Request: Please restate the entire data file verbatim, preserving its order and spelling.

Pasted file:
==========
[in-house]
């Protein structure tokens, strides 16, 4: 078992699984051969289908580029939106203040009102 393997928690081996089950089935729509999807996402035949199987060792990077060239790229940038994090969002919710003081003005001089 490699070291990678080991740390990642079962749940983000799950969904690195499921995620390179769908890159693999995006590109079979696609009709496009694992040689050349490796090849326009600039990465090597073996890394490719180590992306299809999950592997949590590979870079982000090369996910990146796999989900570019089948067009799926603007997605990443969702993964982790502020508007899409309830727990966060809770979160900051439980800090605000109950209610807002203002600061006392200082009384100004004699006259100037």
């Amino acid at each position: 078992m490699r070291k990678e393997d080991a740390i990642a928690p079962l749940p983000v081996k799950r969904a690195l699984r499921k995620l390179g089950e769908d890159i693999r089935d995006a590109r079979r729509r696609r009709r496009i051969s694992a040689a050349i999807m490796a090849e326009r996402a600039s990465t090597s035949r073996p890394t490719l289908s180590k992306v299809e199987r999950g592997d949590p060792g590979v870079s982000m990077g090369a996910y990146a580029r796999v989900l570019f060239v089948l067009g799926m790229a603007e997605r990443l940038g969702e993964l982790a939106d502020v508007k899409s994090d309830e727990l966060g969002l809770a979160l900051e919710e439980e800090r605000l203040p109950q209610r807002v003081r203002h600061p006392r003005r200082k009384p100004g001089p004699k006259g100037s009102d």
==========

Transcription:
[in-house]
């Protein structure tokens, strides 16, 4: 078992699984051969289908580029939106203040009102 393997928690081996089950089935729509999807996402035949199987060792990077060239790229940038994090969002919710003081003005001089 490699070291990678080991740390990642079962749940983000799950969904690195499921995620390179769908890159693999995006590109079979696609009709496009694992040689050349490796090849326009600039990465090597073996890394490719180590992306299809999950592997949590590979870079982000090369996910990146796999989900570019089948067009799926603007997605990443969702993964982790502020508007899409309830727990966060809770979160900051439980800090605000109950209610807002203002600061006392200082009384100004004699006259100037």
């Amino acid at each position: 078992m490699r070291k990678e393997d080991a740390i990642a928690p079962l749940p983000v081996k799950r969904a690195l699984r499921k995620l390179g089950e769908d890159i693999r089935d995006a590109r079979r729509r696609r009709r496009i051969s694992a040689a050349i999807m490796a090849e326009r996402a600039s990465t090597s035949r073996p890394t490719l289908s180590k992306v299809e199987r999950g592997d949590p060792g590979v870079s982000m990077g090369a996910y990146a580029r796999v989900l570019f060239v089948l067009g799926m790229a603007e997605r990443l940038g969702e993964l982790a939106d502020v508007k899409s994090d309830e727990l966060g969002l809770a979160l900051e919710e439980e800090r605000l203040p109950q209610r807002v003081r203002h600061p006392r003005r200082k009384p100004g001089p004699k006259g100037s009102d």